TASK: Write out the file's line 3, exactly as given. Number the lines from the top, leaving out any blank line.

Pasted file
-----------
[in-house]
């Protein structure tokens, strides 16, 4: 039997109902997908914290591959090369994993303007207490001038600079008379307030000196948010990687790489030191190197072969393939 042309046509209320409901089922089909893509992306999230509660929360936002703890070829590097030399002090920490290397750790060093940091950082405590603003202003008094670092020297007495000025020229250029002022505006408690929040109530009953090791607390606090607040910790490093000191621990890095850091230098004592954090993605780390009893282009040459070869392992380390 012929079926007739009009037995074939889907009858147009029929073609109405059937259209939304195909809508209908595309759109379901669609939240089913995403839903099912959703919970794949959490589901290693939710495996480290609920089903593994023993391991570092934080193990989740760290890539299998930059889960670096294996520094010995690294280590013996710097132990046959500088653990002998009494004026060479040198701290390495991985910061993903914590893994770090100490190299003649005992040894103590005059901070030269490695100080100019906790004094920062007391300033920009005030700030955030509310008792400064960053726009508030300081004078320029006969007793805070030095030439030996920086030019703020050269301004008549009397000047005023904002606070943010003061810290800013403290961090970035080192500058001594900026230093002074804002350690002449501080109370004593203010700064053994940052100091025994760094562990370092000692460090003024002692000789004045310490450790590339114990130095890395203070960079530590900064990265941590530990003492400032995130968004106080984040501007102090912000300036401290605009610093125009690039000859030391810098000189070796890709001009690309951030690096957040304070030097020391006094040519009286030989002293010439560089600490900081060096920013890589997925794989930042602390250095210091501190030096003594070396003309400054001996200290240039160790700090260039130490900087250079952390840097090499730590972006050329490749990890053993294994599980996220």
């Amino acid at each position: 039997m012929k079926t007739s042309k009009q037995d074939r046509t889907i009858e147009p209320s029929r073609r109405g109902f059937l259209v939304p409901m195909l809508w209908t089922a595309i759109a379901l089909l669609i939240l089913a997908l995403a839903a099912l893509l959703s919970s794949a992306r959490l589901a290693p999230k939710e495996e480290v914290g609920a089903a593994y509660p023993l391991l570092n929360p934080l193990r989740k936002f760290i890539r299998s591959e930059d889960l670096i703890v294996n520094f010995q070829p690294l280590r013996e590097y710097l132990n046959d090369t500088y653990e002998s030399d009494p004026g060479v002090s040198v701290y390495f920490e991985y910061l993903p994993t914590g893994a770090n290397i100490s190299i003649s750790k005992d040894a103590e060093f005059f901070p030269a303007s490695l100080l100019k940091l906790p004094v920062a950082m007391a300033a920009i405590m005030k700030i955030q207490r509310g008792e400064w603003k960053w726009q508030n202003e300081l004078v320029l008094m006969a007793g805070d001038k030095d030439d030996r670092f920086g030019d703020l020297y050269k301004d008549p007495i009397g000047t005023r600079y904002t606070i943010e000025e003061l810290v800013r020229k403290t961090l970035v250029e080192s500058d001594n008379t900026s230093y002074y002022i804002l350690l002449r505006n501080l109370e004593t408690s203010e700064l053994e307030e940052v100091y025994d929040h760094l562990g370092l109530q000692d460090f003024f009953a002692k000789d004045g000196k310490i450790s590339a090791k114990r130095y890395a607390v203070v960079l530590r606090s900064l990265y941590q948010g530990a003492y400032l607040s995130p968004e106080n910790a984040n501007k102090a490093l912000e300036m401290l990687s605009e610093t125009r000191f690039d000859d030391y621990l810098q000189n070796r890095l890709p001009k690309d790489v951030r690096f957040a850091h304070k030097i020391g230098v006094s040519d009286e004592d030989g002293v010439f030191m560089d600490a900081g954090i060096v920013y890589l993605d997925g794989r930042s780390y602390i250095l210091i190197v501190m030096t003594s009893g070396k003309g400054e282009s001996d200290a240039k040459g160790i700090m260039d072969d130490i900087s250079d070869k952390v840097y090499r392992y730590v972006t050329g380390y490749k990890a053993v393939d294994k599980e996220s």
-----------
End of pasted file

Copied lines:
């Amino acid at each position: 039997m012929k079926t007739s042309k009009q037995d074939r046509t889907i009858e147009p209320s029929r073609r109405g109902f059937l259209v939304p409901m195909l809508w209908t089922a595309i759109a379901l089909l669609i939240l089913a997908l995403a839903a099912l893509l959703s919970s794949a992306r959490l589901a290693p999230k939710e495996e480290v914290g609920a089903a593994y509660p023993l391991l570092n929360p934080l193990r989740k936002f760290i890539r299998s591959e930059d889960l670096i703890v294996n520094f010995q070829p690294l280590r013996e590097y710097l132990n046959d090369t500088y653990e002998s030399d009494p004026g060479v002090s040198v701290y390495f920490e991985y910061l993903p994993t914590g893994a770090n290397i100490s190299i003649s750790k005992d040894a103590e060093f005059f901070p030269a303007s490695l100080l100019k940091l906790p004094v920062a950082m007391a300033a920009i405590m005030k700030i955030q207490r509310g008792e400064w603003k960053w726009q508030n202003e300081l004078v320029l008094m006969a007793g805070d001038k030095d030439d030996r670092f920086g030019d703020l020297y050269k301004d008549p007495i009397g000047t005023r600079y904002t606070i943010e000025e003061l810290v800013r020229k403290t961090l970035v250029e080192s500058d001594n008379t900026s230093y002074y002022i804002l350690l002449r505006n501080l109370e004593t408690s203010e700064l053994e307030e940052v100091y025994d929040h760094l562990g370092l109530q000692d460090f003024f009953a002692k000789d004045g000196k310490i450790s590339a090791k114990r130095y890395a607390v203070v960079l530590r606090s900064l990265y941590q948010g530990a003492y400032l607040s995130p968004e106080n910790a984040n501007k102090a490093l912000e300036m401290l990687s605009e610093t125009r000191f690039d000859d030391y621990l810098q000189n070796r890095l890709p001009k690309d790489v951030r690096f957040a850091h304070k030097i020391g230098v006094s040519d009286e004592d030989g002293v010439f030191m560089d600490a900081g954090i060096v920013y890589l993605d997925g794989r930042s780390y602390i250095l210091i190197v501190m030096t003594s009893g070396k003309g400054e282009s001996d200290a240039k040459g160790i700090m260039d072969d130490i900087s250079d070869k952390v840097y090499r392992y730590v972006t050329g380390y490749k990890a053993v393939d294994k599980e996220s």